Posted by: signalhillarchaeology | July 14, 2010

Another Artifact Post!

This is the first post from one of the students enrolled in Memorial University’s Archaeology Field School… and there should be more posts as the season continues (and yes, other students, that was a not-so-veiled hint).  In this post, Ashley tells us about one of the exciting artifacts that she found while digging at the site.

Hey, I’m Ashley. I’m studying Archaeology at Memorial University. This summer I’m doing the archeological dig at Signal Hill, and so far it’s been an amazing experience! The dig at the North Range Barracks has already gone beyond my expectations. The artifacts that I have found so far include refined earthenware transfer print ceramics and coarse earthenware ceramics. I have found tobacco pipe stems, glass, and a lot of iron nails.

My most amazing find was a shako plate. The shako is the name for the hat that the soldiers wore, and the plate is a badge that was located at the
front of the hat. [Amanda notes: examples of shako hats can be found in museum collections, though on our archaeological site we usually only find the metal fragments associated with them, as any other fragments of the hat would not survive burial in the ground].

I found three small pieces and a large piece of the shako plate. The large piece had a ‘R’ with 99 underneath it. This indicates that the shako was intended for a soldier in the 99th Regiment of Foot. This piece was an incredible find!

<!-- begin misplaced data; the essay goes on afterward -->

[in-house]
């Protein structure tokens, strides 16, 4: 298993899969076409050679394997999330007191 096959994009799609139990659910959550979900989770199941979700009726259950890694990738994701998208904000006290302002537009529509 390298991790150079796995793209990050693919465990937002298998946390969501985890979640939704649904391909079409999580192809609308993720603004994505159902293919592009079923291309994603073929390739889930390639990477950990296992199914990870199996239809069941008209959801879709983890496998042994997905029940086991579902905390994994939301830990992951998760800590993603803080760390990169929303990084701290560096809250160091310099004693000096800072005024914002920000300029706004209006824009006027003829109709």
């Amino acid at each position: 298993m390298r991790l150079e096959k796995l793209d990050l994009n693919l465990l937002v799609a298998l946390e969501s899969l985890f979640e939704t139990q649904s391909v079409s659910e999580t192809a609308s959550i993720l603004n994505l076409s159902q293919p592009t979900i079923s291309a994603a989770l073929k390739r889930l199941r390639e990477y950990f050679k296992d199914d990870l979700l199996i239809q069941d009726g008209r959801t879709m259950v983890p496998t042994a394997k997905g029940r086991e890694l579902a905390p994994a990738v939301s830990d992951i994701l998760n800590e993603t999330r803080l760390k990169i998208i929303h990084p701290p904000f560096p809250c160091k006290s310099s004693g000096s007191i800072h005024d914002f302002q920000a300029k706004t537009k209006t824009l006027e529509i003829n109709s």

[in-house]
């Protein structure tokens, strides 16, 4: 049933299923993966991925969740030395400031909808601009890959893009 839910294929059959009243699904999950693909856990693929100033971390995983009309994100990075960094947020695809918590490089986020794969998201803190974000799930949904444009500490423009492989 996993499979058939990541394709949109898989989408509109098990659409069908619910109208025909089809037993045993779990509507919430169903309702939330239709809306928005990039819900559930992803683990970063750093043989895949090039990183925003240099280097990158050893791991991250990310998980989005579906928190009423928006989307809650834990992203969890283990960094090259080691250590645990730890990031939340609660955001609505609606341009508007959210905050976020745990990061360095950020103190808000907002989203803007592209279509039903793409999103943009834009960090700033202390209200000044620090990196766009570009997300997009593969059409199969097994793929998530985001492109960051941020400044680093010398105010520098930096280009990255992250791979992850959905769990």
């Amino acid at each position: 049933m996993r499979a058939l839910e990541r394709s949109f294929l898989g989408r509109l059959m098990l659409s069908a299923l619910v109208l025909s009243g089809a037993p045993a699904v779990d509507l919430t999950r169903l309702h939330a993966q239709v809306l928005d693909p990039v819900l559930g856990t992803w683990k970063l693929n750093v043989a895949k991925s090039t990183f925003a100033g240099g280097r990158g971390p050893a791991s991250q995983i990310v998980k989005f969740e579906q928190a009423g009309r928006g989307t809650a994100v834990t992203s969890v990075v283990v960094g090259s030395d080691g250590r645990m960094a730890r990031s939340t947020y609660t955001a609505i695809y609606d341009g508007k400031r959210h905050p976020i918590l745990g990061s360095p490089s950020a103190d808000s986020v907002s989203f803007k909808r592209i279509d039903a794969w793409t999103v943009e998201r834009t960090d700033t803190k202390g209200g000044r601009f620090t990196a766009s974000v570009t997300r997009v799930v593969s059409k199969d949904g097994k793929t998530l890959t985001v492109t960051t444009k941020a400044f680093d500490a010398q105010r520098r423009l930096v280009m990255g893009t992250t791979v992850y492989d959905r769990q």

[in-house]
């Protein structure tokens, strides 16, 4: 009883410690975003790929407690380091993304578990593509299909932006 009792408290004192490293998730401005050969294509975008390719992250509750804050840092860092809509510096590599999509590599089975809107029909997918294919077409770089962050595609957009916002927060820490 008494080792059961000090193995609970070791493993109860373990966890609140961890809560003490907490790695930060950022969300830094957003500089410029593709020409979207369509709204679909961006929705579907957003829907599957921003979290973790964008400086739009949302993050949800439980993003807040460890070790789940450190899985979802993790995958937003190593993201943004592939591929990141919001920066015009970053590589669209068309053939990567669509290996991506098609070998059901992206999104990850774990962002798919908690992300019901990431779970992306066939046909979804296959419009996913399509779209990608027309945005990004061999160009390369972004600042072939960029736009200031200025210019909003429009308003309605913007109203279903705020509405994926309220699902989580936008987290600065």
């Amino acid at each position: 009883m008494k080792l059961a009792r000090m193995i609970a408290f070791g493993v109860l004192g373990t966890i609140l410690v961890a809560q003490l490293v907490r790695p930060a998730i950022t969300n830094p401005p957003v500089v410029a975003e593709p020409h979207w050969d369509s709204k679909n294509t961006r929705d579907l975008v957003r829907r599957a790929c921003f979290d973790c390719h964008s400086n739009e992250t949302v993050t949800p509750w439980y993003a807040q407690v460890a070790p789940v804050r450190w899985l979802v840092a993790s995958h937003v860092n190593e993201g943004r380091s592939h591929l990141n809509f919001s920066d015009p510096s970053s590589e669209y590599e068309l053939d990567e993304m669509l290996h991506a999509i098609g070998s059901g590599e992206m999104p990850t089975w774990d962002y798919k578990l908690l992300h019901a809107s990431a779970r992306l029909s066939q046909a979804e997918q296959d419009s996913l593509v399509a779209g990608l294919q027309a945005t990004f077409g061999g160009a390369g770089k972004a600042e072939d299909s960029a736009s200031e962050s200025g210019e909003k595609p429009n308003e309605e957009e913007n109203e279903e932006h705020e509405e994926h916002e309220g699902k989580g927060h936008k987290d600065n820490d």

The shako plate, as it appeared when we uncovered it during our excavations.

[Amanda notes:  Here you can see a very similar shako plate, but for a different regimentAs you can see, ours is poorly preserved by comparison, but it’s still an exciting find for us. Interestingly enough, the 99th Regiment was not known to be posted in Newfoundland.
Perhaps this was a spare shako intended for that regiment, but never distributed, or perhaps it was traded, or perhaps a soldier from that regiment briefly stayed here while en route to another place… we may never know, but speculating is half the fun
].

Not only is this site amazing, the site has a great view for whale watching… So I encourage everyone to
come up to the site!

–Ashley, Memorial University Archaeology Undergraduate Student.

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